Digital Ideation: Post-It Parties in the age of WFH
Even before' the grand ole WFH experiment,' I loved conducting ideation sessions digitally. By designing digital-first ideation sessions, I was able to ensure our global teammates' time zone and location wouldn't prevent providing input. Additionally, by the end of it, your artifacts are already digitized, ready for cutting and pasting into action items, project plans, communique, and on and on.
But perhaps my favorite reason for digital ideation is the constraint of needing a thought-out collaboration tool. You can't say 'we're gonna brainstorm because we're all here, and I have a marker.' A digital ideation session requires some prep on your part for people to fully participate. This prep substantially increases the likelihood of accomplishing your goal with a wide variety of partners.
The goal of this session is to gather a wide variety of insights and ideas and then narrow down to those that resonate most with the group.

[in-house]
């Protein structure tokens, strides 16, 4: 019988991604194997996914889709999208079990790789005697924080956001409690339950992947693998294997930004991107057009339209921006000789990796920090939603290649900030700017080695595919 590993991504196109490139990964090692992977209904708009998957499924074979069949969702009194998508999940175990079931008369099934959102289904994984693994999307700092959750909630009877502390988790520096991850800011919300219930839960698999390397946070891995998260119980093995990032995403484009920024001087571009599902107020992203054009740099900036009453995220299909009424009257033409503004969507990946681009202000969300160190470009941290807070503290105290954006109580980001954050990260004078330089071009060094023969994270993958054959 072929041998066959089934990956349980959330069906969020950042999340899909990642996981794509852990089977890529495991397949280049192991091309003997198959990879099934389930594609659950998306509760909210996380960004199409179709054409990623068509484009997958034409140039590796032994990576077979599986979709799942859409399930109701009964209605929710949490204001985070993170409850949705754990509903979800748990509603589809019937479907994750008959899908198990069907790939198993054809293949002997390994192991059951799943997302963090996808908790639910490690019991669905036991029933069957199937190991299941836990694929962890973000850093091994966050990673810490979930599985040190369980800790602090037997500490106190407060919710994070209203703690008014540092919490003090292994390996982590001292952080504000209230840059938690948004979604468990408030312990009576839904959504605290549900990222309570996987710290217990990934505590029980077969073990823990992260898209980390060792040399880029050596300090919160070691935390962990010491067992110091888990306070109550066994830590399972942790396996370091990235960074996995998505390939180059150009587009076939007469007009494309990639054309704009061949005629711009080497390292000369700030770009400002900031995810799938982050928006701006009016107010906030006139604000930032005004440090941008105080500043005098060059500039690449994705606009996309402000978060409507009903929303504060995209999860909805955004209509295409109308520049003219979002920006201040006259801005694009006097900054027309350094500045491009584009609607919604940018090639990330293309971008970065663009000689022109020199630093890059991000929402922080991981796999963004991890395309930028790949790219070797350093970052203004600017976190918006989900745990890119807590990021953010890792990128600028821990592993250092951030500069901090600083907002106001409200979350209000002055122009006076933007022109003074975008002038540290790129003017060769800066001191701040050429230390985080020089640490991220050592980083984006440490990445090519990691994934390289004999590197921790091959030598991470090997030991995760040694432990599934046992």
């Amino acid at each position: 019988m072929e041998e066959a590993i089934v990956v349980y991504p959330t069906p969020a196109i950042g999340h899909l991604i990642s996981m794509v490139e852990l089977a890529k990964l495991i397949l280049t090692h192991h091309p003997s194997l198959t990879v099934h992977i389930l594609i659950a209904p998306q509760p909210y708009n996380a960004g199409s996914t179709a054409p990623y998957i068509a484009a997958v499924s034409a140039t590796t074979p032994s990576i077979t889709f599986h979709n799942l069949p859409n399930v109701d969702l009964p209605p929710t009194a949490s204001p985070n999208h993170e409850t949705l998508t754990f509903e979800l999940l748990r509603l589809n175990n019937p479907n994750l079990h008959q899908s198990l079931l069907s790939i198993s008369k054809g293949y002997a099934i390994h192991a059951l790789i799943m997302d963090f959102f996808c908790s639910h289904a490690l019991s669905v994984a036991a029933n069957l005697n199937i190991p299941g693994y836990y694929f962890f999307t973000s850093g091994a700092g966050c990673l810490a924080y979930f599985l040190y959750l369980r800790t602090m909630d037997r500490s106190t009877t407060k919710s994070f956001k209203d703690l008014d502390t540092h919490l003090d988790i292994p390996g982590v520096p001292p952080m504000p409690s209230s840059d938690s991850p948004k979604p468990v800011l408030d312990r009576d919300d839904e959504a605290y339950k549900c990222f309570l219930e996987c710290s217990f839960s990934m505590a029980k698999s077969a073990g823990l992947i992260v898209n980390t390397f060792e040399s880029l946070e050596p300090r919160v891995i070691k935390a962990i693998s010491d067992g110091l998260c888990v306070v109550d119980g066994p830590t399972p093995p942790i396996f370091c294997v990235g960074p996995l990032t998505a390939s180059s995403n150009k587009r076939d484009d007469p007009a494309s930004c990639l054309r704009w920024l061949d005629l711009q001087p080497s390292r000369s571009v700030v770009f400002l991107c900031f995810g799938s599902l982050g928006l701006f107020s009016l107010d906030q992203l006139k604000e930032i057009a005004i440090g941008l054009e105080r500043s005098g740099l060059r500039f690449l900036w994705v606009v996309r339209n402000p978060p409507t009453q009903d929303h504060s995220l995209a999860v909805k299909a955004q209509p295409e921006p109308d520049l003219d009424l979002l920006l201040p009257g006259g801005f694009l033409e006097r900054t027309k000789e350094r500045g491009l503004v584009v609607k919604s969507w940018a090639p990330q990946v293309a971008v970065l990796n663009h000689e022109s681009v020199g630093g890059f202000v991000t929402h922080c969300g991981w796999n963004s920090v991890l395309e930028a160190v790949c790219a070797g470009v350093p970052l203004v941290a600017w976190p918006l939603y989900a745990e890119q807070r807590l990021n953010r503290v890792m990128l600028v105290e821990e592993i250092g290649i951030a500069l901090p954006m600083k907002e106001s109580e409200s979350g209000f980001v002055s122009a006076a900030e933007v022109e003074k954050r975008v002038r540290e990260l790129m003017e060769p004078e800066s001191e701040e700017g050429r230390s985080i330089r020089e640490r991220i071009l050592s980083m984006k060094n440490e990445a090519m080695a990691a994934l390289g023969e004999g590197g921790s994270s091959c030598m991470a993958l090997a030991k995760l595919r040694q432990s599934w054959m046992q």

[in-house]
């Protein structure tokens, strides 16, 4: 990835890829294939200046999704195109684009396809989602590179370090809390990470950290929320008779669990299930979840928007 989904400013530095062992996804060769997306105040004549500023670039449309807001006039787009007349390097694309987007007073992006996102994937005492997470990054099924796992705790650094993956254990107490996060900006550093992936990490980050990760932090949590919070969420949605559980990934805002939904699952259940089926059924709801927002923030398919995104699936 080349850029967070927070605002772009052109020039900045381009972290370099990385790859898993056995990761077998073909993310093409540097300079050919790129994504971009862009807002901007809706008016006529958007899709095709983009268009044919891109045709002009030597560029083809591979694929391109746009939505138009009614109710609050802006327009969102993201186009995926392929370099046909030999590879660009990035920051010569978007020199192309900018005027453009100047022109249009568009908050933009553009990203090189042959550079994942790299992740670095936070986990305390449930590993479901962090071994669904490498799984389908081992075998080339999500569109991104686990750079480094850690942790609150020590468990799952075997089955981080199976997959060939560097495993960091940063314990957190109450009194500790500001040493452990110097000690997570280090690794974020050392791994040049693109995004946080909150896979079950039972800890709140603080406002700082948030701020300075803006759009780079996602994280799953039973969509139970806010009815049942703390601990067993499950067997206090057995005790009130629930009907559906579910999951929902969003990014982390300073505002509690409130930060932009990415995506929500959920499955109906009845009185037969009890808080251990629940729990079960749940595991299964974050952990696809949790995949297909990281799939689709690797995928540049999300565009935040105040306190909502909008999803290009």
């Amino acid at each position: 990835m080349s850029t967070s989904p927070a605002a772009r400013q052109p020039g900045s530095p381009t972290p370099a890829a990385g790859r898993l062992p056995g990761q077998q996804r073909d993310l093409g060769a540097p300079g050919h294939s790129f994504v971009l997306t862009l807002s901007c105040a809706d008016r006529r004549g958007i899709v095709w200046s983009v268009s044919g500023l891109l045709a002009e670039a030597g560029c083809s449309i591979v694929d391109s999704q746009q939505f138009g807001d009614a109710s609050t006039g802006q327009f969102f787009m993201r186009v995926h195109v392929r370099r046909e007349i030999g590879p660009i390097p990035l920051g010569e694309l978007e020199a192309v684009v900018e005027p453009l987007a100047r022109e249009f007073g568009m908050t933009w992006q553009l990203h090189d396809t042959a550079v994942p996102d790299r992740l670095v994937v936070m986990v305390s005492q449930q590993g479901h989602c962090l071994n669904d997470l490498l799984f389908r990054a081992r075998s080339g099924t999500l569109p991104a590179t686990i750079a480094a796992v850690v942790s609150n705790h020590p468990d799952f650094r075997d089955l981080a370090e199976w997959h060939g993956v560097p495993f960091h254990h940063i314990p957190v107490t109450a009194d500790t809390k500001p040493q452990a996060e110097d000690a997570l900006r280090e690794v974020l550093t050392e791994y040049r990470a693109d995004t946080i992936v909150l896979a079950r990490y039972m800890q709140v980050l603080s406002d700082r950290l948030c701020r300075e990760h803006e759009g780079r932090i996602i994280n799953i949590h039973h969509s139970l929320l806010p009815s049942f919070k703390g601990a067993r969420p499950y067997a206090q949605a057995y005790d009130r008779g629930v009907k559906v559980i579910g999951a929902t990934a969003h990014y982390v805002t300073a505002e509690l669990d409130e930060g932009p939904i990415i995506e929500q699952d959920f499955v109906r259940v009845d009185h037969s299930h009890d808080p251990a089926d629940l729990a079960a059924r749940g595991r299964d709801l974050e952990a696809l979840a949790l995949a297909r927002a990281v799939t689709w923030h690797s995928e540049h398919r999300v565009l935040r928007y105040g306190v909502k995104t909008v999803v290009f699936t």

We're going to stand up your session in 6 steps.
Let's do it!
Step 1: Select an application that offers real-time collaboration.
The key here is to select a tool that you can prepare ahead of time, so a Zoom whiteboard isn't the best.
If you're using an office-type solution, I like presentation applications (Google Slides, Powerpoint+MS Office Online, Keynote+iCloud, etc.). Two main reasons for this. First, it makes it easy for the meeting preso and workspace to share the same look. Second, presentation applications are less constrained in their icon dragging, so you can easily place digital post-its wherever one feels so inspired. This has a significant impact on the feel of this presentation for your participants. Plus, who doesn't love a good post-it free-for-all?
But if presentation applications aren't your thing, it's all good. There are plenty of other collaboration tools and, with the right prep work, they all work. Does your team rely on Dropbox Paper? Great! Mural—lovely! Figure out what tool you do (or can) use and choose that. I'll use slide language throughout this article, but you can use anything as long as you're using it intentionally.
Step 2: Figure out the big question.
This may sound basic, but—what are your brainstorming on? Are you seeking insight from data or going wide to imagine new product solutions. You don't have to be saving the world; maybe your ideating on what a digital office party would look like, but figure out the central question and write it on a slide.